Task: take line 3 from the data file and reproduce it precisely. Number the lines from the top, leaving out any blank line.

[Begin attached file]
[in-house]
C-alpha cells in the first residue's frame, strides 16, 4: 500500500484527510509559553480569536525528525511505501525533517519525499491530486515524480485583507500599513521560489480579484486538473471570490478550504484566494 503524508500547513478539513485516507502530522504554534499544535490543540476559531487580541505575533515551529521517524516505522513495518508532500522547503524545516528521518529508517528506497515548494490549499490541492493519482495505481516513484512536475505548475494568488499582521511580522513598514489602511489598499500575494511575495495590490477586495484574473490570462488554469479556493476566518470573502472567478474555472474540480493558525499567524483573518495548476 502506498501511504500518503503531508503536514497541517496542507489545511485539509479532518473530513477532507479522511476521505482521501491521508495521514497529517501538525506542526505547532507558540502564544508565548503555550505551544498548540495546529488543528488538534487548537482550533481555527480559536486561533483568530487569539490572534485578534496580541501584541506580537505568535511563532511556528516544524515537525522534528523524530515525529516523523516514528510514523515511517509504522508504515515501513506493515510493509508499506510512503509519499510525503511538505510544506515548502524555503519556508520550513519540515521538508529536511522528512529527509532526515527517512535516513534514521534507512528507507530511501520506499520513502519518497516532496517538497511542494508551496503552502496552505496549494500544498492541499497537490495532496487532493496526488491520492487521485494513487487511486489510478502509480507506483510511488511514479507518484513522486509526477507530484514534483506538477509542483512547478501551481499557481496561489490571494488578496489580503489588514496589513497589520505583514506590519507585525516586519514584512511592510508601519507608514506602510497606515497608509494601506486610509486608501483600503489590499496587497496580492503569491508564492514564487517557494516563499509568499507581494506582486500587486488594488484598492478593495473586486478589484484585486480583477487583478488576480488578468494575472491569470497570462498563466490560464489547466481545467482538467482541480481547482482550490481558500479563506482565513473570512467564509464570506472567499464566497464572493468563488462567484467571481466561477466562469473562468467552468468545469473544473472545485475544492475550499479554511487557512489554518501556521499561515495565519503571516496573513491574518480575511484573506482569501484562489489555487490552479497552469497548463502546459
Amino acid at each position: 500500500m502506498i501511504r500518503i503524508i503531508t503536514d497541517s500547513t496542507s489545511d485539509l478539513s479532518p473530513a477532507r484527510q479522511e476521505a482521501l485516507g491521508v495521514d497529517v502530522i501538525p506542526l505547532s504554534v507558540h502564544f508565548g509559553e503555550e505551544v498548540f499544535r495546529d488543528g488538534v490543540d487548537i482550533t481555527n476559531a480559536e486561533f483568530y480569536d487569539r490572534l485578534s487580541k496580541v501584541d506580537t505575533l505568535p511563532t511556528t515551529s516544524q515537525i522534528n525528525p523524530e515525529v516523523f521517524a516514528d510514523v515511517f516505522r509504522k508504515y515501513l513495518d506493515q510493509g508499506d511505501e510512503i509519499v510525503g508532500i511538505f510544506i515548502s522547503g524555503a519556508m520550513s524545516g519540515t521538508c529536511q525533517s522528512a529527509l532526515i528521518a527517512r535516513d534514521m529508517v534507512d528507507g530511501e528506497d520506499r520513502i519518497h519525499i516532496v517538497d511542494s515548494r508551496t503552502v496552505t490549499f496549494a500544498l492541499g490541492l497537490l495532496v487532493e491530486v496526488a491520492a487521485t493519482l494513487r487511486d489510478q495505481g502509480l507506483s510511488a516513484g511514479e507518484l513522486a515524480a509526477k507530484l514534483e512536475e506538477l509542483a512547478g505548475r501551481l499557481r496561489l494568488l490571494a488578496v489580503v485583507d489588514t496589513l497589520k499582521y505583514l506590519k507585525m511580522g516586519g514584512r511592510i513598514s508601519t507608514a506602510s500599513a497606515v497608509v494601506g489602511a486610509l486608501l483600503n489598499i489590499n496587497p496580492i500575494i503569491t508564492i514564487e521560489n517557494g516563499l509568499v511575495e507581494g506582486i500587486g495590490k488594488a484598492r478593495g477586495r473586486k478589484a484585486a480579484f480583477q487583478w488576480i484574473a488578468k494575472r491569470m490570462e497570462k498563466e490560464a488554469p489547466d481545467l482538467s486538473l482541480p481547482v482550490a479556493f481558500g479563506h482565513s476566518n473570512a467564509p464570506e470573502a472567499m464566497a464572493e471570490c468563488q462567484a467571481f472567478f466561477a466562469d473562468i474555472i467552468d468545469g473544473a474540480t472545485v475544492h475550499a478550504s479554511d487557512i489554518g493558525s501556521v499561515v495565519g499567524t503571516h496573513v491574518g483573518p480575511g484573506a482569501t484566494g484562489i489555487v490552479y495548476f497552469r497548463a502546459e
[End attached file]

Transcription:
Amino acid at each position: 500500500m502506498i501511504r500518503i503524508i503531508t503536514d497541517s500547513t496542507s489545511d485539509l478539513s479532518p473530513a477532507r484527510q479522511e476521505a482521501l485516507g491521508v495521514d497529517v502530522i501538525p506542526l505547532s504554534v507558540h502564544f508565548g509559553e503555550e505551544v498548540f499544535r495546529d488543528g488538534v490543540d487548537i482550533t481555527n476559531a480559536e486561533f483568530y480569536d487569539r490572534l485578534s487580541k496580541v501584541d506580537t505575533l505568535p511563532t511556528t515551529s516544524q515537525i522534528n525528525p523524530e515525529v516523523f521517524a516514528d510514523v515511517f516505522r509504522k508504515y515501513l513495518d506493515q510493509g508499506d511505501e510512503i509519499v510525503g508532500i511538505f510544506i515548502s522547503g524555503a519556508m520550513s524545516g519540515t521538508c529536511q525533517s522528512a529527509l532526515i528521518a527517512r535516513d534514521m529508517v534507512d528507507g530511501e528506497d520506499r520513502i519518497h519525499i516532496v517538497d511542494s515548494r508551496t503552502v496552505t490549499f496549494a500544498l492541499g490541492l497537490l495532496v487532493e491530486v496526488a491520492a487521485t493519482l494513487r487511486d489510478q495505481g502509480l507506483s510511488a516513484g511514479e507518484l513522486a515524480a509526477k507530484l514534483e512536475e506538477l509542483a512547478g505548475r501551481l499557481r496561489l494568488l490571494a488578496v489580503v485583507d489588514t496589513l497589520k499582521y505583514l506590519k507585525m511580522g516586519g514584512r511592510i513598514s508601519t507608514a506602510s500599513a497606515v497608509v494601506g489602511a486610509l486608501l483600503n489598499i489590499n496587497p496580492i500575494i503569491t508564492i514564487e521560489n517557494g516563499l509568499v511575495e507581494g506582486i500587486g495590490k488594488a484598492r478593495g477586495r473586486k478589484a484585486a480579484f480583477q487583478w488576480i484574473a488578468k494575472r491569470m490570462e497570462k498563466e490560464a488554469p489547466d481545467l482538467s486538473l482541480p481547482v482550490a479556493f481558500g479563506h482565513s476566518n473570512a467564509p464570506e470573502a472567499m464566497a464572493e471570490c468563488q462567484a467571481f472567478f466561477a466562469d473562468i474555472i467552468d468545469g473544473a474540480t472545485v475544492h475550499a478550504s479554511d487557512i489554518g493558525s501556521v499561515v495565519g499567524t503571516h496573513v491574518g483573518p480575511g484573506a482569501t484566494g484562489i489555487v490552479y495548476f497552469r497548463a502546459e